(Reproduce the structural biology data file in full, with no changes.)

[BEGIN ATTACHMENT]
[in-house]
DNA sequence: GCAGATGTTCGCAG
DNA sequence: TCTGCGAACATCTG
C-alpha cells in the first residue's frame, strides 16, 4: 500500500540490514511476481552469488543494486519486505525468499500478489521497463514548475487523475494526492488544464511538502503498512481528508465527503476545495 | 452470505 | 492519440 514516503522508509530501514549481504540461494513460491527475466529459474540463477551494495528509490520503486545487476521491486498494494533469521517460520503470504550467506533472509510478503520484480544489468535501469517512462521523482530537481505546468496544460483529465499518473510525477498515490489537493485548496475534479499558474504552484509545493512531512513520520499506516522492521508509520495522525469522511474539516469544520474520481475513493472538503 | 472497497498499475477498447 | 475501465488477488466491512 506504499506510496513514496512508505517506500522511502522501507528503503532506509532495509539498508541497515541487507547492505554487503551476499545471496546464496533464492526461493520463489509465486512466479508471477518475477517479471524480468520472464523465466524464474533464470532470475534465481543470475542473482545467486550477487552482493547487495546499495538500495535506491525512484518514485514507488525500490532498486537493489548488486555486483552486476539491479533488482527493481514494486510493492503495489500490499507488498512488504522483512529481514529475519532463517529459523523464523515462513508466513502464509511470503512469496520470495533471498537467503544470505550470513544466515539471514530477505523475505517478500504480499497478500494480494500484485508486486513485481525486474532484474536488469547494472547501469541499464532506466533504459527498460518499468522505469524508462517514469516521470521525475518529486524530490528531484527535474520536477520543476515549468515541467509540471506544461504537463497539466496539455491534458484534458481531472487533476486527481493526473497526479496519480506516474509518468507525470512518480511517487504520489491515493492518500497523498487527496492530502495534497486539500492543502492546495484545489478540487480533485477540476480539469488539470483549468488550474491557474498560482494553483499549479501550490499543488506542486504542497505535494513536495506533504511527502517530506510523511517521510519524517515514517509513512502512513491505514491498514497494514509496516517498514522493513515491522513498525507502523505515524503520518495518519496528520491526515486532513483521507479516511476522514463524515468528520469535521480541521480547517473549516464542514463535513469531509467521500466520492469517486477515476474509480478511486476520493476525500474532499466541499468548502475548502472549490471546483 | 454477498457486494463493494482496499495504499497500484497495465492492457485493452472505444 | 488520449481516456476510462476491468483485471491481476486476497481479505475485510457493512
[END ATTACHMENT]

[in-house]
DNA sequence: GCAGATGTTCGCAG
DNA sequence: TCTGCGAACATCTG
C-alpha cells in the first residue's frame, strides 16, 4: 500500500540490514511476481552469488543494486519486505525468499500478489521497463514548475487523475494526492488544464511538502503498512481528508465527503476545495 | 452470505 | 492519440 514516503522508509530501514549481504540461494513460491527475466529459474540463477551494495528509490520503486545487476521491486498494494533469521517460520503470504550467506533472509510478503520484480544489468535501469517512462521523482530537481505546468496544460483529465499518473510525477498515490489537493485548496475534479499558474504552484509545493512531512513520520499506516522492521508509520495522525469522511474539516469544520474520481475513493472538503 | 472497497498499475477498447 | 475501465488477488466491512 506504499506510496513514496512508505517506500522511502522501507528503503532506509532495509539498508541497515541487507547492505554487503551476499545471496546464496533464492526461493520463489509465486512466479508471477518475477517479471524480468520472464523465466524464474533464470532470475534465481543470475542473482545467486550477487552482493547487495546499495538500495535506491525512484518514485514507488525500490532498486537493489548488486555486483552486476539491479533488482527493481514494486510493492503495489500490499507488498512488504522483512529481514529475519532463517529459523523464523515462513508466513502464509511470503512469496520470495533471498537467503544470505550470513544466515539471514530477505523475505517478500504480499497478500494480494500484485508486486513485481525486474532484474536488469547494472547501469541499464532506466533504459527498460518499468522505469524508462517514469516521470521525475518529486524530490528531484527535474520536477520543476515549468515541467509540471506544461504537463497539466496539455491534458484534458481531472487533476486527481493526473497526479496519480506516474509518468507525470512518480511517487504520489491515493492518500497523498487527496492530502495534497486539500492543502492546495484545489478540487480533485477540476480539469488539470483549468488550474491557474498560482494553483499549479501550490499543488506542486504542497505535494513536495506533504511527502517530506510523511517521510519524517515514517509513512502512513491505514491498514497494514509496516517498514522493513515491522513498525507502523505515524503520518495518519496528520491526515486532513483521507479516511476522514463524515468528520469535521480541521480547517473549516464542514463535513469531509467521500466520492469517486477515476474509480478511486476520493476525500474532499466541499468548502475548502472549490471546483 | 454477498457486494463493494482496499495504499497500484497495465492492457485493452472505444 | 488520449481516456476510462476491468483485471491481476486476497481479505475485510457493512